False metrics are everywhere in our media. There’s a TV commercial from QBE insurance that asks,
“What's the chance of this young woman getting a great deal on car insurance? Maybe five per cent? Ten per cent? Actually it’s one-hundred per cent, because we know she’s a safe driver.”
The beloved bloodsucker from True Blood (beloved, at least, by my missus Jess) has nothing to do with this post, but it was Jess who gave the thought its life, so here's a picture of Bill.
After fielding yet another annoying marketing call Jess observed that we should have a government bill that says, as is the case with vampires, telemarketers can only come into our home if we invite them.
This is a post I wrote for Sprout Labs, an elearning specialist I work with, regarding 'handbooks', a resource we build to accompany online learning programs.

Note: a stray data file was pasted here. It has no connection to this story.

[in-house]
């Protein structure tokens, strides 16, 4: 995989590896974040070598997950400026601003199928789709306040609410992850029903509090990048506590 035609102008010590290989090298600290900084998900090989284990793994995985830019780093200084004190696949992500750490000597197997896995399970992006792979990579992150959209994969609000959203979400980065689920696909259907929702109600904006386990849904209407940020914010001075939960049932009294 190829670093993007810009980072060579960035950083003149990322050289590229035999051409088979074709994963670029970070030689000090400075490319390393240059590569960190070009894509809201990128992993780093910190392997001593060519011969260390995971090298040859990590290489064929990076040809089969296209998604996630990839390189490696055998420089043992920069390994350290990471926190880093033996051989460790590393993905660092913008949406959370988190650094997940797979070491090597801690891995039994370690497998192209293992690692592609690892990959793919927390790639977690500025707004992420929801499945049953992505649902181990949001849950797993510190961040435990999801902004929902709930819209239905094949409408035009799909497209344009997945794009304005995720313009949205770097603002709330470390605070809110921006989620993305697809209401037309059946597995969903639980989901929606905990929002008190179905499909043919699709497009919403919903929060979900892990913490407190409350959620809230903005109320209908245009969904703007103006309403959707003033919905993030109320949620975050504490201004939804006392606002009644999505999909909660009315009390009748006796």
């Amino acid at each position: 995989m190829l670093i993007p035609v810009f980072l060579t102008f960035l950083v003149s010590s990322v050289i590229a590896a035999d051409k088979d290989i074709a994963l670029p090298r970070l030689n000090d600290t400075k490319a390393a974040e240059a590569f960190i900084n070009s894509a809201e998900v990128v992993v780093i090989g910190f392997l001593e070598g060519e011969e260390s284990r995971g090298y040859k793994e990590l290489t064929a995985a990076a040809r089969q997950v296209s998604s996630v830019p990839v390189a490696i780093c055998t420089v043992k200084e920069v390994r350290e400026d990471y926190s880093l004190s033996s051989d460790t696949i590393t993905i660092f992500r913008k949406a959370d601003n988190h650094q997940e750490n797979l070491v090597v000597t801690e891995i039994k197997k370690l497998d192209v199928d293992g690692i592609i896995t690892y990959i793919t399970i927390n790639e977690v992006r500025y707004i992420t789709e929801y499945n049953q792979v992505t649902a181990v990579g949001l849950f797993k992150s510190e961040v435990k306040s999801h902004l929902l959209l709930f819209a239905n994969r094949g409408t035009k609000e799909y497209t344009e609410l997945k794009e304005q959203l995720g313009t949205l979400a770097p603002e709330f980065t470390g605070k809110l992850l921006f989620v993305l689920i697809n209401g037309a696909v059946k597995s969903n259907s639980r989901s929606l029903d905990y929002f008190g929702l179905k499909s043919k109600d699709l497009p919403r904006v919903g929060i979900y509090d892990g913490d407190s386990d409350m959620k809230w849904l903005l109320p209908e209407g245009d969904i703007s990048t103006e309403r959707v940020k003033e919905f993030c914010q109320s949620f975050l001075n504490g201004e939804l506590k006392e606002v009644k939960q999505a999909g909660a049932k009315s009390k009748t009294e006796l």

The larger and more complex the subject matter, the harder it is to develop meaningful learning experiences. Without a clear idea of the big picture there's a risk of concentrating too heavily on some learning points while skipping others entirely. It becomes easy to get lost in the information wilderness. More pertinent still is that when you're dealing with complicated or technical topics there's a very real risk of misinterpretation (or just plain getting it wrong), particularly if you as the designer are not well versed in the subject at hand.
Serious stories about communication
told in a silly voice.
I dig a little deeper than most comms folk. From science at university, to a cold-and-wet career as a commercial diver, to working underground, and for the past 17 years as a communicator-at-large, I've had my fair share of weird experiences in all sorts of situations. It's given me a fair-to-middling grounding in all things explanatory.